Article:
The new trees arrived just before Christmas and were planted between December 26 – 28! They have been added to the Forest Garden Inventory (see link below) and there is now a total of 79 species here – that is, trees and shrubs only, as herbaceous plants (apart from three with special uses) and wild flowers are not included in the inventory. The latter, as regular readers will know, have their own census and amount to some 120 species over the course of a year (see Blog, July 1st, 2021 for the last complete census). When I start to include perennial vegetables in the Project, these will probably merit their own inventory for the sake of clarity.
The top photo above shows planting in Carré 1 and beyond. In the carré itself are apricot, jostaberry, sea buckthorn, ground-cover raspberry and Szechuan pepper. The apricot is at top right (with the stake) and the Szechuan pepper lower right. There are two buckthorn on the left-hand side with a third one just in shot to the left, outside the carré. In the middle are the raspberries and the jostaberries. These are obviously planted at spacings to allow development, and in a few years the carré will be completely covered and will have a vertical arrangement as well, the raspberries being the lowest, the buckthorns and the jostaberries at medium height and the apricot and pepper the highest, the ‘canopy’ in this instance.
The main photo also gives you the idea of how the canopy level will progress up the slope to the Coppice, where there will eventually be a fairly dense mini-forest, with all the normal local species – oak, chestnut, hornbeam, holly, ash, acacia, hazel, silver birch etc, which are all already in place. How this develops will depend on both itself and to what level I want to coppice it. I would like to take out some wood, but would also like to retain some really big trees! There are no neighbour constraints in this corner, although there is an overhead electricity cable to take into account, as can be seen.
Higher up, next to Carré 2 (still covered with the black plastic), I have planted two almond trees, an autumn olive and a silver birch, and elsewhere a white mulberry (western boundary), another hornbeam (Coppice), more autumn olive and buckthorn, two grape vines and some horseradish (Lower Garden). The grapes will be planted under two of the fruit trees there to climb up the trunk and through the foliage. This year’s planting feels like a big step forward and increases plant density by quite a bit.
We did some planting in the Yaouzé Vineyard as well – two walnuts (the large trees in the heeling-in photo above), plus an alder, a robinia, and some autumn olive and sea buckthorn; all, apart from the walnuts, for nitrogen-fixing. The soil here is in surprisingly good condition, given it is surrounded by industrial agriculture, with its top horizon a good 20cm deep and fairly rich in organic matter. It will be interesting to see how these trees and shrubs develop in the coming years on their exposed site (see Blog, April 1st, 2021).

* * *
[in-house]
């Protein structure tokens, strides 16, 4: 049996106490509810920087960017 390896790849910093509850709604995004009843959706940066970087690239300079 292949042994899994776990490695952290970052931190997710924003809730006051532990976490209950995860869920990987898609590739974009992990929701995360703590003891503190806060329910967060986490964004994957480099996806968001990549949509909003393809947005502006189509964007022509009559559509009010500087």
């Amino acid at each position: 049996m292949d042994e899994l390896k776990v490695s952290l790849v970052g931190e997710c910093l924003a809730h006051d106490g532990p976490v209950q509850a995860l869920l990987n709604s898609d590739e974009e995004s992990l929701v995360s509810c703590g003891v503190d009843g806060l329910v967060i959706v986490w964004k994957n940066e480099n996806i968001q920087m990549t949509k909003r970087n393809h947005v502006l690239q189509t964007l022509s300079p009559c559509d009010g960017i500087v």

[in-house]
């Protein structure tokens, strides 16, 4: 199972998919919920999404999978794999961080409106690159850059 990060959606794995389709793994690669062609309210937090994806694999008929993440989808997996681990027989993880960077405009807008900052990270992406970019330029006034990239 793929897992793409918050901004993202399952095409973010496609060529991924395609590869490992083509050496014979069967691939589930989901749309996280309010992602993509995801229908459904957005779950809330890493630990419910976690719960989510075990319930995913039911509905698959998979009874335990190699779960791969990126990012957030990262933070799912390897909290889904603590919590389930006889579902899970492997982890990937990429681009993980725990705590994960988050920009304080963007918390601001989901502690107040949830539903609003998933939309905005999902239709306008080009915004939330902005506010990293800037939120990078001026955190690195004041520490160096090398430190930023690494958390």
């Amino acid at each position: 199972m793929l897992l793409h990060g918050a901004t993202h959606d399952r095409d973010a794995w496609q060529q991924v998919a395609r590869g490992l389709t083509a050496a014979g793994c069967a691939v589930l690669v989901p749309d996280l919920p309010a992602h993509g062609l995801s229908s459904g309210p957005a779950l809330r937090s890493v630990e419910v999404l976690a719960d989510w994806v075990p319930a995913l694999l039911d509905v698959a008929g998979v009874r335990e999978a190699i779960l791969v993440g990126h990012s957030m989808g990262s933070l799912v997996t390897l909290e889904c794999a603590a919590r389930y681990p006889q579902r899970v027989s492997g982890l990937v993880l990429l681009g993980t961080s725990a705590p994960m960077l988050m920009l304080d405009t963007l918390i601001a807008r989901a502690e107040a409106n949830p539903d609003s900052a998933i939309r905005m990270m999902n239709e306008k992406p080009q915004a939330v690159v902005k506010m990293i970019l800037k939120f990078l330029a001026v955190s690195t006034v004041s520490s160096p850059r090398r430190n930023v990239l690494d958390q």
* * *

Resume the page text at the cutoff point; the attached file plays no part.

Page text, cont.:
Also in the photo at the beginning of this post you can see a double row of stakes along the left-hand and upper side of the carré; these will be extended all the way round and will then be stuffed with branches and twigs to form the carbon biomass ‘hedge’ mentioned last month (Blog, December 1st, 2021).
The nursery packed the trees very well and they are of good quality; they were heeled in prior to planting (lower photos above).
The weather deserves more than just a passing mention this month – it has been a time of plentiful rain, prolonged and stable high pressure and unseasonably high temperatures. By the 11th of December we had had 21 consecutive days of rain; November’s total (81.5mm) was already relatively high, but in December we had nearly double that (150mm)! This was followed by 15 days of calm weather, with crisp mornings, but bright sunshine during the day and afternoon temperatures in the upper teens, hitting a high of 22° on the last day of the month. We also had five or six mornings with sub-zero temperatures.
I have moved the manual rain gauge away from the weather station to a more sheltered site, to test whether its higher readings are the result of ‘exposure’. I don’t have enough data yet to decide if this is so.
The Monthly Weather Record (link below) has completed its first full year, and so gives totals and averages for the year. Among points of note are total rainfall of 840mm and yearly average temperature of 13.2°.
One interesting book I came across this month is ‘Regeneration’ from the environmentalist Paul Hawken (Penguin Random House, 2021 – photo below). This well-designed, magazine-sized book with its optimistic sub-title is a collection of articles gathered from writers all around the globe – covering topics such as oceans, forests, wilding, land, people, the city, food, energy and industry. The book and its companion website aim to “plot a pathway to achieve goals outlined by the (IPCC 2018) special report”. It calls for “collective action by humanity”, and is thus about US – people, communities, companies, neighbours, counties, schools, corporations and countries, and what we can do at our level. Given that we are already in a post-growth, post-carbon world (see Article The Bigger Picture, September 21st, 2020, on this site), maybe one day politics and big business will become irrelevant, and responsible action will be possible! “If you are feeling pessimistic or defeatist, read some or all of the book, and then turn to the (Action + Connection Section at the) end” urges the introduction to the book. Definitely food for thought and worth a read.